Doc examPresident Obama has been crowned the greatest gun salesman in America. People are flocking to the gun ranges to shoot their newest protection piece and concealed weapons permits are up significantly.

One “medical concern” you should be looking for is “lead contamination”.

You and/or your patients are exposed to lead every time they shoot. Lead is typically contained in the primer of each bullet or shell, so when you fire your gun all of the residue and powder from the explosion lands on your hands, face and shirt and you’re essentially covered in lead particles. In the crime shows they call the GSR (gun shot residue) This vaporized lead obviously can be inhaled, but the particles of lead sheared off as an unjacketed bullet travels down the barrel are small enough to be easily inhaled as well. Once inhaled the lead readily crosses to the bloodstream and is distributed throughout the body. It is absorbed like calcium and interferes with iron absorption and can be deposited in bone and fat and other soft tissue.

In addition, if you clean your firearm when you get home, that firearm is covered in lead dust. When you’re shoving the cleaning rod down the barrel that dust is shooting out of the barrel into your house.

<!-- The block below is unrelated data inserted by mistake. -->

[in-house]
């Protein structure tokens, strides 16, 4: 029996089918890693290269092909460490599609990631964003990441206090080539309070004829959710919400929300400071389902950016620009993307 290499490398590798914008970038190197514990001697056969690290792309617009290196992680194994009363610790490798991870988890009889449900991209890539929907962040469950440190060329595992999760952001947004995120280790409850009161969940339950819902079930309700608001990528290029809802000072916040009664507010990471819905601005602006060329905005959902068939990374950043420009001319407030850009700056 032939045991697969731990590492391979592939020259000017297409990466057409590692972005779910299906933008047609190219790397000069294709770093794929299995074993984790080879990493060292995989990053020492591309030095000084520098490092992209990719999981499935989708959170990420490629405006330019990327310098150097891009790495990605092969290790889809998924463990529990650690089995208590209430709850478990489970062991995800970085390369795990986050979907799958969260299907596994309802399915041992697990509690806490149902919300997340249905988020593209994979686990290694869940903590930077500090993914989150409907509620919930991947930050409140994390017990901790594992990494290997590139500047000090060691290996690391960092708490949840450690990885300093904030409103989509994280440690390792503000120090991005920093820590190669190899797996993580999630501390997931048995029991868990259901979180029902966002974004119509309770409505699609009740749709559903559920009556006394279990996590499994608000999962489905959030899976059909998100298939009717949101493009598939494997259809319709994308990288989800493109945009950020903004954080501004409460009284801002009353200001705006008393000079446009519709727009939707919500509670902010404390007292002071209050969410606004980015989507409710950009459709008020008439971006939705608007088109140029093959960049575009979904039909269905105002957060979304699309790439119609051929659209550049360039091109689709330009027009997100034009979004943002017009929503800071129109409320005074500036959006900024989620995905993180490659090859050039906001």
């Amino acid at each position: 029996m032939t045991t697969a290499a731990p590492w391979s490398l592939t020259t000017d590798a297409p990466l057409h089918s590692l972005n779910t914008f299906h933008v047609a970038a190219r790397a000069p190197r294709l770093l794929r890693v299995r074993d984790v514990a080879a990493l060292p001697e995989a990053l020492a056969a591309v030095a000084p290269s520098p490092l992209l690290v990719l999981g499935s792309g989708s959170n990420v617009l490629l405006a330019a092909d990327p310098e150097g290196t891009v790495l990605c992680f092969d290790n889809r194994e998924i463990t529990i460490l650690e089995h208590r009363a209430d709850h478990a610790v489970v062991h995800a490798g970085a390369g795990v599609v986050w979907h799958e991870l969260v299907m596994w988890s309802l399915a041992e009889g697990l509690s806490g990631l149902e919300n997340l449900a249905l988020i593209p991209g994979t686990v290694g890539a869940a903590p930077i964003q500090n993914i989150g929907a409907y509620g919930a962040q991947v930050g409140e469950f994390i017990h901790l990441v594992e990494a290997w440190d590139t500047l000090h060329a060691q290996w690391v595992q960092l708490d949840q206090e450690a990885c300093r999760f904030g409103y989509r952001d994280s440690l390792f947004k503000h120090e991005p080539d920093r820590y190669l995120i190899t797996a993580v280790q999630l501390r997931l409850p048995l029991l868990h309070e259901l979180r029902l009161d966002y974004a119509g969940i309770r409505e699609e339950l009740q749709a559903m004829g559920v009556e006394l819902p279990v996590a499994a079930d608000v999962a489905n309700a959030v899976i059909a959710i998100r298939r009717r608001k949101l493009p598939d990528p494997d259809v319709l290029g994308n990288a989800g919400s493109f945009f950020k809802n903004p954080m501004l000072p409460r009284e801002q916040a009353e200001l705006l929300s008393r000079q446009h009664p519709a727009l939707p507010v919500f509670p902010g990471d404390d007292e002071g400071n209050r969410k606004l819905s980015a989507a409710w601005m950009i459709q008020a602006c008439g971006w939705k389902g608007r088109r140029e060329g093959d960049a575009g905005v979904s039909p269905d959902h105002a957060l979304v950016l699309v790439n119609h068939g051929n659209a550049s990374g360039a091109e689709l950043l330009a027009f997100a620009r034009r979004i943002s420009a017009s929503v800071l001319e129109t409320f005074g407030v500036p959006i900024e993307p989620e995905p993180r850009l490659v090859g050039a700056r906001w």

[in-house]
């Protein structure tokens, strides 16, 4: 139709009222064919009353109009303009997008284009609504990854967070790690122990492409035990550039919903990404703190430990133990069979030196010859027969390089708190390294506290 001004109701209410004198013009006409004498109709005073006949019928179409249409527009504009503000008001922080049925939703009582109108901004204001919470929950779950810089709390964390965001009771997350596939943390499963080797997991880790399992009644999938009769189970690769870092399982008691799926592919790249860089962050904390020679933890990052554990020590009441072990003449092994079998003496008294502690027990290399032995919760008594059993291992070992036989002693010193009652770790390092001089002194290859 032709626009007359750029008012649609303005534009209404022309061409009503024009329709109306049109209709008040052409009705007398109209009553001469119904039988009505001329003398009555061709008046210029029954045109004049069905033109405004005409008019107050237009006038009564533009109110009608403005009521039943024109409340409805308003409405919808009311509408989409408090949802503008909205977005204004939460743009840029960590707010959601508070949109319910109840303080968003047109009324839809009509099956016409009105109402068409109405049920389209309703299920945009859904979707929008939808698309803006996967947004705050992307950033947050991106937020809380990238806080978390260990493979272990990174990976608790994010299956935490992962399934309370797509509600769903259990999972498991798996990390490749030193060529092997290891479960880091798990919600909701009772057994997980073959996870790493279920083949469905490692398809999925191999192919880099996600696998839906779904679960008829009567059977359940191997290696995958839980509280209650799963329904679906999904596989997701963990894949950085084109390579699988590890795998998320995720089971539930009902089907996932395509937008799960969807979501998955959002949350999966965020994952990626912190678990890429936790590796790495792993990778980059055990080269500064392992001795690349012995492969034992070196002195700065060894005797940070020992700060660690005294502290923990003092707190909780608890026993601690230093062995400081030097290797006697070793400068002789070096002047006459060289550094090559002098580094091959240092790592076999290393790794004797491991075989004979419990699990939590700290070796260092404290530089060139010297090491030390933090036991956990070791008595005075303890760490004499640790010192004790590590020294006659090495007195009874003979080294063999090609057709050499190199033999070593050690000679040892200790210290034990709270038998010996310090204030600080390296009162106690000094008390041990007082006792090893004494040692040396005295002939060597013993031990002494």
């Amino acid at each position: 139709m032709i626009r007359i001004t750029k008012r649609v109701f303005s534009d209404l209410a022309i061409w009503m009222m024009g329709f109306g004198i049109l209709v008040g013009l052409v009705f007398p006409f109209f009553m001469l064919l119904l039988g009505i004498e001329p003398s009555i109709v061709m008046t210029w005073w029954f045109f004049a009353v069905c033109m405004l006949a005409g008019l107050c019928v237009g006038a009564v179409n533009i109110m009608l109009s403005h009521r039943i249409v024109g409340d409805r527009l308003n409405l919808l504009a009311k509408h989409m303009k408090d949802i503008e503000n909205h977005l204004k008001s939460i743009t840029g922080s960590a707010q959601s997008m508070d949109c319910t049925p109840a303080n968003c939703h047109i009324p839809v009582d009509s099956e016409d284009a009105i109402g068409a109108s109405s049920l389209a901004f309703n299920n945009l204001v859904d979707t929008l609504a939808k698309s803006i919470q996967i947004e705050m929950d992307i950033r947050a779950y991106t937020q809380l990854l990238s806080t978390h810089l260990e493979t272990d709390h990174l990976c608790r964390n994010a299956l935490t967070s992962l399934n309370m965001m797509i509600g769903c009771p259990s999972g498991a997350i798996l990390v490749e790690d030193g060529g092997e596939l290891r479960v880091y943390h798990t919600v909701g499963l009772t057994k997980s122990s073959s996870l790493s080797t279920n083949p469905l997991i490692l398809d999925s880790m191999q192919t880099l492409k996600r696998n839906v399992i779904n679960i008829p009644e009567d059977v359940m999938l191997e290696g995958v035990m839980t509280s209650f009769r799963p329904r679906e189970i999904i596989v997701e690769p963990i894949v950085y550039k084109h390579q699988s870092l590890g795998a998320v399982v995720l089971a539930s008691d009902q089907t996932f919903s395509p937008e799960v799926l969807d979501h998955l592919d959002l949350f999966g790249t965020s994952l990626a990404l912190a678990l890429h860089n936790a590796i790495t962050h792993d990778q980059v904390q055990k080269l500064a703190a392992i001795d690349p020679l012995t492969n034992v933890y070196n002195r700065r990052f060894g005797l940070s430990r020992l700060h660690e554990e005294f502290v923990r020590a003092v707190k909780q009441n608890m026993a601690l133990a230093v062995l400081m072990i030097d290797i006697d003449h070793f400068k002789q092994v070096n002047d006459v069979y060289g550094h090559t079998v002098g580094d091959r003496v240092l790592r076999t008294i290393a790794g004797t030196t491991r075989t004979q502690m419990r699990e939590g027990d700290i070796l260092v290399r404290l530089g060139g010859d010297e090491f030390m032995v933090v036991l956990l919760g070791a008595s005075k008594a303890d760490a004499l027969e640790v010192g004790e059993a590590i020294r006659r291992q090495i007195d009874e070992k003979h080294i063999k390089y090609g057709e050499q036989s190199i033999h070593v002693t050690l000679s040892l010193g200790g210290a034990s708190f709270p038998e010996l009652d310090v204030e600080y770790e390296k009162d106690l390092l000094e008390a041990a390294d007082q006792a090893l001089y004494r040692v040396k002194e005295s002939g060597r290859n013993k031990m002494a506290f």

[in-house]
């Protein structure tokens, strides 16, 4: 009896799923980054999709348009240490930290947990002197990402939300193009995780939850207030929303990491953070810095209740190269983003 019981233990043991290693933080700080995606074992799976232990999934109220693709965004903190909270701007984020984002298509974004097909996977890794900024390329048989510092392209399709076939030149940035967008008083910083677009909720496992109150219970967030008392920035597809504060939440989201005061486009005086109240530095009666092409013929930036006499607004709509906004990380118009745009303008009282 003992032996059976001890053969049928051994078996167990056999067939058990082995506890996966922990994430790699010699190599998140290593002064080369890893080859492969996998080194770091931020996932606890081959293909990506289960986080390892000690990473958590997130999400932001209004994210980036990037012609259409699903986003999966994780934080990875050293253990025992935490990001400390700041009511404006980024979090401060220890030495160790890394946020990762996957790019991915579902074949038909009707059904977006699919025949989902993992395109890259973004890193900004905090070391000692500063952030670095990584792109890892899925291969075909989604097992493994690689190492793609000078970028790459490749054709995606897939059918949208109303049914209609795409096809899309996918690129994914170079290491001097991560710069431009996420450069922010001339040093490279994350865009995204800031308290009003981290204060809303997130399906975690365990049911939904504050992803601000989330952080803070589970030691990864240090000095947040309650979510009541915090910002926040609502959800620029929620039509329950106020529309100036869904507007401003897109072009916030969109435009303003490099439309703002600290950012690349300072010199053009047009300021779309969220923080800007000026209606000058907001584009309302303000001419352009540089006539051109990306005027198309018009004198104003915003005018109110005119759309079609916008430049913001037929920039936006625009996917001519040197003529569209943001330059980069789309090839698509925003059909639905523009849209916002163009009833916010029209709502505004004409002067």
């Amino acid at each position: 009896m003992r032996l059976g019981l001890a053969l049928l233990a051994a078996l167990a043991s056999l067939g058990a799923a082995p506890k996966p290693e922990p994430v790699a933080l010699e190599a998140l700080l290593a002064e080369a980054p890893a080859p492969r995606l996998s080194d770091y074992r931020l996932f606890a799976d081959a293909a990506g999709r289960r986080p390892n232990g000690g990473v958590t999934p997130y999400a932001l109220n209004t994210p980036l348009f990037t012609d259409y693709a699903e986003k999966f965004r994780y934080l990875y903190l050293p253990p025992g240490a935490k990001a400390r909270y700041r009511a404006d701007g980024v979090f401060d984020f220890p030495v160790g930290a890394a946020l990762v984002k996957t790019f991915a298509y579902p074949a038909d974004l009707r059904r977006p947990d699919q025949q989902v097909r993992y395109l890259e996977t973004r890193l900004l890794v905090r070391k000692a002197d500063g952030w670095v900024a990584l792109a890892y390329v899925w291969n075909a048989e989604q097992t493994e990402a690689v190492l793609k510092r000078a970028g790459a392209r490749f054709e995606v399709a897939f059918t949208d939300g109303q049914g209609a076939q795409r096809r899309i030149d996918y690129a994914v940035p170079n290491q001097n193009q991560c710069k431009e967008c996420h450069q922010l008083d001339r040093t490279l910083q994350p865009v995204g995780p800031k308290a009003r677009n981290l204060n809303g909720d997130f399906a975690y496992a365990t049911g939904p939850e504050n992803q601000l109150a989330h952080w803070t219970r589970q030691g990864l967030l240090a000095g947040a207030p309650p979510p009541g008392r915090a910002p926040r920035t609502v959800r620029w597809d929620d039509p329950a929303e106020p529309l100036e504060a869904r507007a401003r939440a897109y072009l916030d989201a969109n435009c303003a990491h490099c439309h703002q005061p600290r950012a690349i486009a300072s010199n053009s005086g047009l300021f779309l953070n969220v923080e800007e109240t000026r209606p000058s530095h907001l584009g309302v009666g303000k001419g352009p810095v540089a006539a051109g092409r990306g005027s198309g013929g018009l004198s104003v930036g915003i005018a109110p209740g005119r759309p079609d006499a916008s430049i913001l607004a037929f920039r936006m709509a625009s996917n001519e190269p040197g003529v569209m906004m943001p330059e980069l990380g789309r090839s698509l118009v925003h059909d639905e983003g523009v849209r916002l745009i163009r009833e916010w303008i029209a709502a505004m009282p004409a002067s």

If you happen to walk around and pick up your brass or shell cases after you shoot, those are covered in lead. And if you put that in your pocket or scoop it up in a hat, then you have a pocket or hat covered in lead dust as well.

Symptoms of lead poisoning are varied and may affect many parts of the body. Most of the time, lead poisoning builds up slowly following repeated exposures to small quantities of lead and is difficult to detect until symptoms progress. Most doctors do not inquire about recreational gun use and when symptoms present, lead poisoning is way down the list of differential diagnoses. Typically it is diagnosed by a blood lead levels test. CDC recognizes blood lead levels (BLLs) of >25 µg/dL in adults and >10 µg/dL in children as levels of concern.

Signs and symptoms in adults may include:
• High blood pressure
• Abdominal pain
• Constipation
• Joint pains
• Muscle pain
• Declines in mental functioning
• Pain, numbness or tingling of the extremities
• Headache
• Memory loss
• Mood disorders
• Reduced sperm count, abnormal sperm
• Miscarriage or premature birth in pregnant women